My prediction: Chuck Philips is not long for the L.A. Times.
I’m going out on a limb here. A commenter earlier noted that he hasn’t even been officially put on administrative leave.
But I don’t know. I have this feeling he’s going to be gone in fairly short order.
If I’m right, you read it here first.
UPDATE: Here’s my reasoning. Check out the lede of this New York Times article:
A reporting coup has turned into an embarrassment for The Los Angeles Times, which acknowledged on Thursday that it had relied on apparently forged documents for its investigation into an assault on the rapper Tupac Shakur in 1994.
I just don’t think you can be the guy responsible for that, and continue to work for the paper. Pulitzer or no Pulitzer.
UPDATE x2: I should make clear: I’m not calling for Philips to be fired or to resign. I have concerns about his over-reliance on anonymous sources and his fact-checking, but I generally don’t like calling for journalists’ resignations simply because they have made mistakes. Like Jill Stewart, I’ve been told by someone I trust that Philips is a good guy. So I’m agnostic on the issue of what his punishment should be, if any.
And if you’re wrong, this post will disappear. *grins*Scott Jacobs (d3a6ec) — 3/27/2008 @ 7:55 pm
I’m not as confident as Pat that Phillips will be disappeared either by firing, resigning, or being offed by Chief Bratton.
However, a source close to the investigation says that Phillips may be elected pope. Additionally, many observers are concerned about the effect of the allegations made by arch-conservative blogs against the Times.
“At least four experienced Times editors examined this piece, and they checked it for accuracy, fairness, grammar, taste and libel, among other things,” said someone who knew the late David Shaw.
Everyone else agreed. “I’m shocked that they would libel people with, you know, real lawyers,” said Chico State president Paul Zingg. “People with lawyers who aren’t drunk right this moment, I mean. I wish we had Sean Combs’ lawyers. Then, they wouldn’t include quotes from me without ever speaking to me.”
At the New York Times, the reaction was muted. “Mostly, we’re glad it’s not us. Again,” said a source who declined to be identified.
–JRMJRM (355c21) — 3/27/2008 @ 10:31 pm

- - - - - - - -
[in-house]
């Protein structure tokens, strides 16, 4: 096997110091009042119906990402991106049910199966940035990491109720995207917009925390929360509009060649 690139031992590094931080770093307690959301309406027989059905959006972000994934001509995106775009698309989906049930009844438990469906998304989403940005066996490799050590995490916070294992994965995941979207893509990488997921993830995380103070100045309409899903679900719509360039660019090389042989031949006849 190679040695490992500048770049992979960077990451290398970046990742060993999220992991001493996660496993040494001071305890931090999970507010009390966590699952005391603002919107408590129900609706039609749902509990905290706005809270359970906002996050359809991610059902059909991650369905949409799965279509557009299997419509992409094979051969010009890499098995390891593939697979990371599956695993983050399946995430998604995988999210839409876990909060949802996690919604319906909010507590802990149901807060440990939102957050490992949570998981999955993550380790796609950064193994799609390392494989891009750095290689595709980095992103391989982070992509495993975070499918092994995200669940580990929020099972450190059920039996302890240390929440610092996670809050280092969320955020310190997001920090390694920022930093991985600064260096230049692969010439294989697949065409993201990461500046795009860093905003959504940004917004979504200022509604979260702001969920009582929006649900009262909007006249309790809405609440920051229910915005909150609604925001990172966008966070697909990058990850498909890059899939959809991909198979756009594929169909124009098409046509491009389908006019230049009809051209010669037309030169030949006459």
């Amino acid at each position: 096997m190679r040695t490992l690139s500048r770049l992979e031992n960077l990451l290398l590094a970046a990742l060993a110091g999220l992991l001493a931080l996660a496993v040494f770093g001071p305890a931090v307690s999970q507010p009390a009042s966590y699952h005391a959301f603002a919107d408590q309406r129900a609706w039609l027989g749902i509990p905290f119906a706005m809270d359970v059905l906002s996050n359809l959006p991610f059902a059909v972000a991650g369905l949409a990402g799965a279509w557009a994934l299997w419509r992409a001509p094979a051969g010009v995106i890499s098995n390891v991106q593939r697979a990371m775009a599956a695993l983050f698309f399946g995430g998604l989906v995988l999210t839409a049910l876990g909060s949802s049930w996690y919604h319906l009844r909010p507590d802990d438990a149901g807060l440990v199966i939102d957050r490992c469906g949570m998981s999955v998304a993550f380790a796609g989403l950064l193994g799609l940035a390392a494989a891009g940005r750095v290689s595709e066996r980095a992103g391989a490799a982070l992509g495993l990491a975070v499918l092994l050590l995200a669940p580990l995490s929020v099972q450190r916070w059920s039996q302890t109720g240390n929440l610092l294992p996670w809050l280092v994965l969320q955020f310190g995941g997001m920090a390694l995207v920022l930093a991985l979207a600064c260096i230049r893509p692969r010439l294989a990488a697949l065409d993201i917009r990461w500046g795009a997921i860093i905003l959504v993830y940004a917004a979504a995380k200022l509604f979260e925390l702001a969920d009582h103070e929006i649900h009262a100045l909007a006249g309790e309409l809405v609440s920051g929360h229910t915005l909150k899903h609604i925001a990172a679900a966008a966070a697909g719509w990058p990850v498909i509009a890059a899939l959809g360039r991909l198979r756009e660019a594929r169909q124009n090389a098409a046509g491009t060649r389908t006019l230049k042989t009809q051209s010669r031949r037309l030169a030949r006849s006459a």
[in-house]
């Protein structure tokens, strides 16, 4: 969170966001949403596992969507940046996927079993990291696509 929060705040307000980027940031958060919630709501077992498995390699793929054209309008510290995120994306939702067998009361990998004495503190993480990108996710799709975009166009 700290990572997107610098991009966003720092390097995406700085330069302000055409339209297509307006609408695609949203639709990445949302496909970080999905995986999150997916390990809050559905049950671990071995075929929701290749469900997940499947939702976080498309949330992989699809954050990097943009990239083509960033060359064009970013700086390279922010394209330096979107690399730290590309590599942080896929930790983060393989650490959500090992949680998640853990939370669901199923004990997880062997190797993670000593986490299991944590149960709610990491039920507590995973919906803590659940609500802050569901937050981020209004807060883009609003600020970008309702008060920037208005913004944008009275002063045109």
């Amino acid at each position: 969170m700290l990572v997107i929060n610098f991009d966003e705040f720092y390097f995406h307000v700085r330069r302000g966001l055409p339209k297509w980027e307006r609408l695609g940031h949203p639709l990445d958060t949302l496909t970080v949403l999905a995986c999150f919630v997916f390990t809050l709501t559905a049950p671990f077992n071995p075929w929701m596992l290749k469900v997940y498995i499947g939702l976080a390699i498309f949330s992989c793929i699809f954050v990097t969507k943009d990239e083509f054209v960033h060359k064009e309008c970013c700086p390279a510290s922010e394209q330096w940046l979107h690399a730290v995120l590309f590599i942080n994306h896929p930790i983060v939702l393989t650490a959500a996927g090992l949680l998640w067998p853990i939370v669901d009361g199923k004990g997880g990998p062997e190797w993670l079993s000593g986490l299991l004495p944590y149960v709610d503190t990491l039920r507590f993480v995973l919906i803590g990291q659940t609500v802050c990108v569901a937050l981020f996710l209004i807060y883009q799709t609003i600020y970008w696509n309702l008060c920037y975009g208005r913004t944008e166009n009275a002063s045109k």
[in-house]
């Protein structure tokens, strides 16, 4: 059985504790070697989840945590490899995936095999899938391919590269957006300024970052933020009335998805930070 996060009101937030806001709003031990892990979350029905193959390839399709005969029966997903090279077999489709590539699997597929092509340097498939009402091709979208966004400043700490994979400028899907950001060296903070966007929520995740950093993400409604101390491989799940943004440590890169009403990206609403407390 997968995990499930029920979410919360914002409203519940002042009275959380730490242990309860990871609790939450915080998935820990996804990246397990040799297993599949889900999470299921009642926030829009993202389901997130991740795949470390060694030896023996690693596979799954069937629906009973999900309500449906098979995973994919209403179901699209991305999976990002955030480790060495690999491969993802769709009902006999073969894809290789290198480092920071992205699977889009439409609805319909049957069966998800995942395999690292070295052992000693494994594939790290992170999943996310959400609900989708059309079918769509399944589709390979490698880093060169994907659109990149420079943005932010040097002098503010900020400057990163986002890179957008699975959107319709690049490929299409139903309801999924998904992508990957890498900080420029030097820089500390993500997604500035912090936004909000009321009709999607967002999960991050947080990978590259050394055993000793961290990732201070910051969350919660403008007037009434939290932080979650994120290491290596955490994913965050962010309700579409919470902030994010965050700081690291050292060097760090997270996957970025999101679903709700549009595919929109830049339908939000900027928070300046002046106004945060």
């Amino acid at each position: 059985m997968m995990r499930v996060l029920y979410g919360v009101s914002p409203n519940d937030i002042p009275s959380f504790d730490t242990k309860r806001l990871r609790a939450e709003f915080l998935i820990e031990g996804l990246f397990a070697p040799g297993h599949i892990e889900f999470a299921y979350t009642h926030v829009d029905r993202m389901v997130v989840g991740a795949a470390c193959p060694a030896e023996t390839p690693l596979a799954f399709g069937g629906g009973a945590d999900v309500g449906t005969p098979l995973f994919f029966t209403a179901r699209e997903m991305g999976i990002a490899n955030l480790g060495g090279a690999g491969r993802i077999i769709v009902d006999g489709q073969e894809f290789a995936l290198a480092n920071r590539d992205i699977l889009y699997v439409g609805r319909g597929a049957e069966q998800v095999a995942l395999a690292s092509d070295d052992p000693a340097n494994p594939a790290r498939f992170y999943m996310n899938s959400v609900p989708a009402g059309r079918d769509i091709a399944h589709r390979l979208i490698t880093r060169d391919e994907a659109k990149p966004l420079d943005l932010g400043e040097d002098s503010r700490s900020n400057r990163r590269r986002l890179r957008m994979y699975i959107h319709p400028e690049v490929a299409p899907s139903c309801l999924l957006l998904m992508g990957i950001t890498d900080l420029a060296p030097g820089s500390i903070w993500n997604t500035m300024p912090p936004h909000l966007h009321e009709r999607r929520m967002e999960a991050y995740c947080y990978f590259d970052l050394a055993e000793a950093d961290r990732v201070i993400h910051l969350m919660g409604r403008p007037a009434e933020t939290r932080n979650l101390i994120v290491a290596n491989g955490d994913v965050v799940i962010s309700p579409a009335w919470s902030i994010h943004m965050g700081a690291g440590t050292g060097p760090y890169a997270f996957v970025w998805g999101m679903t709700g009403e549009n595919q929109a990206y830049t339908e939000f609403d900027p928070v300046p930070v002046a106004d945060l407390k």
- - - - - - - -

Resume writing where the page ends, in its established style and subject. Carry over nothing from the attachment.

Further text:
Pat-paul from fl (47918a) — 3/27/2008 @ 11:18 pm
What faith you have in the Fourth Estates’ Managment! Misplaced faith, I’ll wager. Flap and scandal sells stuff. I wouldn’t be surprised if there is a slap on the wrist and the entire things just fades away.
The documents may be forged, but the story is true!!Dan Rather (2a5a0e) — 3/28/2008 @ 4:29 am
Pulitzer or no Pulitzer? I thought that kind of reporting was what won the Pulitzer.Amphipolis (fdbc48) — 3/28/2008 @ 4:30 am
Seems I’m not the only cynic, Patrick…Scott Jacobs (d3a6ec) — 3/28/2008 @ 5:03 am
I have a FBI 302 interview with someone high up in Hillary’s campaign stating that Phillips is being considered for the VP slot.
Anonymous sources confirm the that 302 looks like it was typed on the correct size paper.SPQR (26be8b) — 3/28/2008 @ 7:24 am
I have read some posts commending the Times for apologizing. I read the whole article and think even less of the Times than I did before the apology. They apologized, and IMO will soon fire Phillips, because finally somebody threatened to sue them! Combs’ lawyer demanded they apologize, so they did. I’m sure they demanded Phillips’ head on a platter too.
They simply cannot afford to be sued for financial reasons as well as the reason they don’t want their crooked editorial policies exposed.Patricia (f56a97) — 3/28/2008 @ 7:32 am
It is amazingly difficult to put together a libel case against a newspaper under US law. It takes some extra effort on the part of the newspaper to expose themselves to liability.
However, the LA Times may have just given us a “how-to” in dropping one’s drawers and asking to be sued for libel.SPQR (26be8b) — 3/28/2008 @ 7:42 am
Pat — Here’s a legal question I’m hoping you can shed some light on. It’s my understanding that the forged FBI 302s were entered into a court file, presumably by Sabatino in one of his jailhouse lawsuits. Does that make them “privileged” under libel law, even if they are fake? And if so, does that affect Combs et al’s chances of winning a libel suit?Thefacts (483101) — 3/28/2008 @ 9:35 am
Sam Zell may make the difference here. He certainly knows about the debacle. I expect he will insist on firing Philips and enforcing a meaningful code of ethics at the Times with no anonymous sources..
One positive sign I’ve noticed is that the LAT apology was so prominently displayed on the Web, and comments were posted diligently. Quite different from the see-no-evil Jamie Gold response.Bradley J. Fikes (1c6fc4) — 3/29/2008 @ 6:26 am
I wonder how many fewer readers the L.A. Slimes haskrazy kagu (6c9901) — 3/30/2008 @ 8:29 am